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Self-assessment of antimicrobial stewardship in primary care: Self-reported practice using the TARGET primary care self-assessment tool

Self-assessment of antimicrobial stewardship in primary care: Self-reported practice using the TARGET primary care self-assessment tool
Self-assessment of antimicrobial stewardship in primary care: Self-reported practice using the TARGET primary care self-assessment tool

Multifaceted antimicrobial stewardship (AMS) interventions including: antibiotic guidance, reviews of antibiotic use using audits, education, patient facing materials, and self-assessment, are successful in improving antimicrobial use. We aimed to measure the self-reported AMS activity of staff completing a self-assessment tool (SAT). The Royal College of General Practitioners (RCGP)/Public Health England (PHE) SAT enables participants considering an AMS eLearning course to answer 12 short questions about their AMS activities. Questions cover guidance, audit, and reflection about antibiotic use, patient facing materials, and education. Responses are recorded digitally. Data were collated, anonymised, and exported into Microsoft Excel. Between November 2014 and June 2016, 1415 users completed the SAT. Ninety eight percent reported that they used antibiotic guidance for treating common infections and 63% knew this was available to all prescribers. Ninety four percent of GP respondents reported having used delayed prescribing when appropriate, 25% were not using Read codes, and 62% reported undertaking a practice-wide antibiotic audit in the last two years, of which, 77% developed an audit action plan. Twenty nine percent had undertaken other antibiotic-related clinical courses. Fifty six percent reported sharing patient leaflets covering infection. Many prescribers reported undertaking a range of AMS activities. GP practice managers should ensure that all clinicians have access to prescribing guidance. Antibiotic audits should be encouraged to enable GP staff to understand their prescribing behaviour and address gaps in good practice. Prescribers are not making full use of antibiotic prescribing-related training opportunities. Read coding facilitates more accurate auditing and its use by all clinicians should be encouraged.

Antimicrobial resistance, Antimicrobial stewardship, General practice, Primary care, Self-assessment, TARGET
Owens, Rebecca
384bbfa3-c233-49cf-a755-e23d9df5850e
Jones, Leah Ffion
72ab5964-52a6-416e-adee-34ef97cf2724
Moore, Michael
1be81dad-7120-45f0-bbed-f3b0cc0cfe99
Pilat, Dirk
183fbf80-e256-4e64-879c-0c47bbeb7cda
McNulty, Cliodna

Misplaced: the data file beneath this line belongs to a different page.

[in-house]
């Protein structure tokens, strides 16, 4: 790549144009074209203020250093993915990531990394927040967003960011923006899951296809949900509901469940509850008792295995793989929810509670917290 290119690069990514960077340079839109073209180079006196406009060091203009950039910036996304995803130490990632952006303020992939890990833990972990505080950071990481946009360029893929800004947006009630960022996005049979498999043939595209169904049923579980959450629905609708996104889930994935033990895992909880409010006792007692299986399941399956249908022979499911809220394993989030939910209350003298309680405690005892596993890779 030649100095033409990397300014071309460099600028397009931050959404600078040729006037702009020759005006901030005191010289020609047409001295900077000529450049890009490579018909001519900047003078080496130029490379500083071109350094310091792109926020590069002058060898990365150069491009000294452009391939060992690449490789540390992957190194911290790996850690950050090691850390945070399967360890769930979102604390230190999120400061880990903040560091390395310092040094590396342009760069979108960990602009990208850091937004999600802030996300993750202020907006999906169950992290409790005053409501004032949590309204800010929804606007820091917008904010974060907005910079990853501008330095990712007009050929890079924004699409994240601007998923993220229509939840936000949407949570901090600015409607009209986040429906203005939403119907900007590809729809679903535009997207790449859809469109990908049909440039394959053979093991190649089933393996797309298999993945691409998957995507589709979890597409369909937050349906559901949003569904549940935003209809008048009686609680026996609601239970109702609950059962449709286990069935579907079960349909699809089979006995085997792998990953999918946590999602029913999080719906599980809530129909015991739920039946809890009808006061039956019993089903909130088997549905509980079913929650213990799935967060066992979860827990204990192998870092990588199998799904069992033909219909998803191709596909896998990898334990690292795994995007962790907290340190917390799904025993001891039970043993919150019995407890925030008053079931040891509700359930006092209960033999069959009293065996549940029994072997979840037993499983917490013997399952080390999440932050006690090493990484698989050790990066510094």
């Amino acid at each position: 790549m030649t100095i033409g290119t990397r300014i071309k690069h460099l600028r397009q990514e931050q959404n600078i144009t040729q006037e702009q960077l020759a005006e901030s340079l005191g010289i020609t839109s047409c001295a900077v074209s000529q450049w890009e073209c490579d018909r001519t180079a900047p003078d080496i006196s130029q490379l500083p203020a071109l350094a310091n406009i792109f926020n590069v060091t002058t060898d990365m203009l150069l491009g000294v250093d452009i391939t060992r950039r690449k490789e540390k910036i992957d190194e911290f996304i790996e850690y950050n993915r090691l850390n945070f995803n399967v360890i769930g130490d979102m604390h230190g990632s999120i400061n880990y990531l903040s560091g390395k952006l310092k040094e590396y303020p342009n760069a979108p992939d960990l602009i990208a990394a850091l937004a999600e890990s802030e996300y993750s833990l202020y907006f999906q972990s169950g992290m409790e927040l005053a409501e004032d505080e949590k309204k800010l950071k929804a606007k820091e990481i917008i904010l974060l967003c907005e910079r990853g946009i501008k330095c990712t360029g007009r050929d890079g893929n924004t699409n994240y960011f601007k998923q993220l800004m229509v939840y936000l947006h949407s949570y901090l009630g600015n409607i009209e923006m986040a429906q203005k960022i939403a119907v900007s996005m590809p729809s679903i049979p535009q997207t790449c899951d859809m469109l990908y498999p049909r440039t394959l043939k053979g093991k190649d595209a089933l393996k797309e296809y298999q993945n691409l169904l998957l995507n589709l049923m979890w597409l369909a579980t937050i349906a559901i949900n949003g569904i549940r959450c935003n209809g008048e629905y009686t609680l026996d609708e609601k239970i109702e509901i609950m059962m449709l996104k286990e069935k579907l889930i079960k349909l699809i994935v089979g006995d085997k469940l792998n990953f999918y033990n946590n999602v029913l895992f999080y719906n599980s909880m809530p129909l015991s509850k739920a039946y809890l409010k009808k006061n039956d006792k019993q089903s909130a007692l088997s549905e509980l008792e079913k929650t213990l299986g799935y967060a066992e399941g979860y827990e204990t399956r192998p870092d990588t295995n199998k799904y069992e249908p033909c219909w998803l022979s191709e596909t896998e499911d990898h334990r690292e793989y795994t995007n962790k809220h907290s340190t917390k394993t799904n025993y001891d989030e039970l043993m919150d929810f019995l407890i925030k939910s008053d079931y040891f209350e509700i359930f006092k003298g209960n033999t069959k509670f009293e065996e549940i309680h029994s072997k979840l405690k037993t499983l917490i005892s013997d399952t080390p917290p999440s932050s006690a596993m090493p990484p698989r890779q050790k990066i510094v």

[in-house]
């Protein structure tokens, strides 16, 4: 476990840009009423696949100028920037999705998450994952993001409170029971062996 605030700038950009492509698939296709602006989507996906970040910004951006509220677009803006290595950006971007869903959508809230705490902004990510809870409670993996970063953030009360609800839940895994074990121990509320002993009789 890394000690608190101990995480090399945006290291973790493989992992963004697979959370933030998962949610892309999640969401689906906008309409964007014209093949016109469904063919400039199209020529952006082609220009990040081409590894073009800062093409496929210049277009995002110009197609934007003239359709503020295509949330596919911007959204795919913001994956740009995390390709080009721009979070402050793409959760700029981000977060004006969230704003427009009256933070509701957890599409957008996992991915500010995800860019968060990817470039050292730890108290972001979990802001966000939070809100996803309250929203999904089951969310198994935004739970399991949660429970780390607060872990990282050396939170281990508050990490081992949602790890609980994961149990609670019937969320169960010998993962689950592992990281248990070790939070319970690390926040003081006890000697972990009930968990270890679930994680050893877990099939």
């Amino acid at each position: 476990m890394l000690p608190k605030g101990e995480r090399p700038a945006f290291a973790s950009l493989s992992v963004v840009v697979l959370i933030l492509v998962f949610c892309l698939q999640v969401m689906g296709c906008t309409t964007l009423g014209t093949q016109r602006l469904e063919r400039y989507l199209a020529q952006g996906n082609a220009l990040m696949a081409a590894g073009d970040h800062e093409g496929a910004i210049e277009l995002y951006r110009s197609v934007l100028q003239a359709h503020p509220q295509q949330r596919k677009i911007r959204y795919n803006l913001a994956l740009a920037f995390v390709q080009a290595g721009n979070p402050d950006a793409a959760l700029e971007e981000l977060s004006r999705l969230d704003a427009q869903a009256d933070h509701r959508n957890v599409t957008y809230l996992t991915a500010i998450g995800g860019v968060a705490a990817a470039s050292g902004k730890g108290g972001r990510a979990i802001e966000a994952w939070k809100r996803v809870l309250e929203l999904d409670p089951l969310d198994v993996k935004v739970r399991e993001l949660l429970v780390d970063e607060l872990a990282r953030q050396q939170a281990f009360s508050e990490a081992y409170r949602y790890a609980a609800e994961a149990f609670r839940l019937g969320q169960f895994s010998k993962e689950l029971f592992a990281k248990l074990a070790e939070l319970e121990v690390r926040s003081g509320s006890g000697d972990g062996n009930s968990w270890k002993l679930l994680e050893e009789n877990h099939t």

212425d9-06ca-4ef8-9982-1acbd579c8ee
Owens, Rebecca
384bbfa3-c233-49cf-a755-e23d9df5850e
Jones, Leah Ffion
72ab5964-52a6-416e-adee-34ef97cf2724
Moore, Michael
1be81dad-7120-45f0-bbed-f3b0cc0cfe99
Pilat, Dirk
183fbf80-e256-4e64-879c-0c47bbeb7cda
McNulty, Cliodna
212425d9-06ca-4ef8-9982-1acbd579c8ee

Owens, Rebecca, Jones, Leah Ffion, Moore, Michael, Pilat, Dirk and McNulty, Cliodna (2017) Self-assessment of antimicrobial stewardship in primary care: Self-reported practice using the TARGET primary care self-assessment tool. Antibiotics, 6 (3), [16]. (doi:10.3390/antibiotics6030016).

Record type: Review

Abstract

Multifaceted antimicrobial stewardship (AMS) interventions including: antibiotic guidance, reviews of antibiotic use using audits, education, patient facing materials, and self-assessment, are successful in improving antimicrobial use. We aimed to measure the self-reported AMS activity of staff completing a self-assessment tool (SAT). The Royal College of General Practitioners (RCGP)/Public Health England (PHE) SAT enables participants considering an AMS eLearning course to answer 12 short questions about their AMS activities. Questions cover guidance, audit, and reflection about antibiotic use, patient facing materials, and education. Responses are recorded digitally. Data were collated, anonymised, and exported into Microsoft Excel. Between November 2014 and June 2016, 1415 users completed the SAT. Ninety eight percent reported that they used antibiotic guidance for treating common infections and 63% knew this was available to all prescribers. Ninety four percent of GP respondents reported having used delayed prescribing when appropriate, 25% were not using Read codes, and 62% reported undertaking a practice-wide antibiotic audit in the last two years, of which, 77% developed an audit action plan. Twenty nine percent had undertaken other antibiotic-related clinical courses. Fifty six percent reported sharing patient leaflets covering infection. Many prescribers reported undertaking a range of AMS activities. GP practice managers should ensure that all clinicians have access to prescribing guidance. Antibiotic audits should be encouraged to enable GP staff to understand their prescribing behaviour and address gaps in good practice. Prescribers are not making full use of antibiotic prescribing-related training opportunities. Read coding facilitates more accurate auditing and its use by all clinicians should be encouraged.

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Accepted/In Press date: 11 August 2017
e-pub ahead of print date: 16 August 2017
Keywords: Antimicrobial resistance, Antimicrobial stewardship, General practice, Primary care, Self-assessment, TARGET

Identifiers

Local EPrints ID: 415602
URI: http://eprints.soton.ac.uk/id/eprint/415602
PURE UUID: f1075852-20f4-4f4f-bfe4-ab5dd9b49792
ORCID for Michael Moore: ORCID iD orcid.org/0000-0002-5127-4509

Catalogue record

Date deposited: 16 Nov 2017 17:30
Last modified: 07 Oct 2020 01:51

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Contributors

Author: Rebecca Owens
Author: Leah Ffion Jones
Author: Michael Moore ORCID iD
Author: Dirk Pilat
Author: Cliodna McNulty

University divisions

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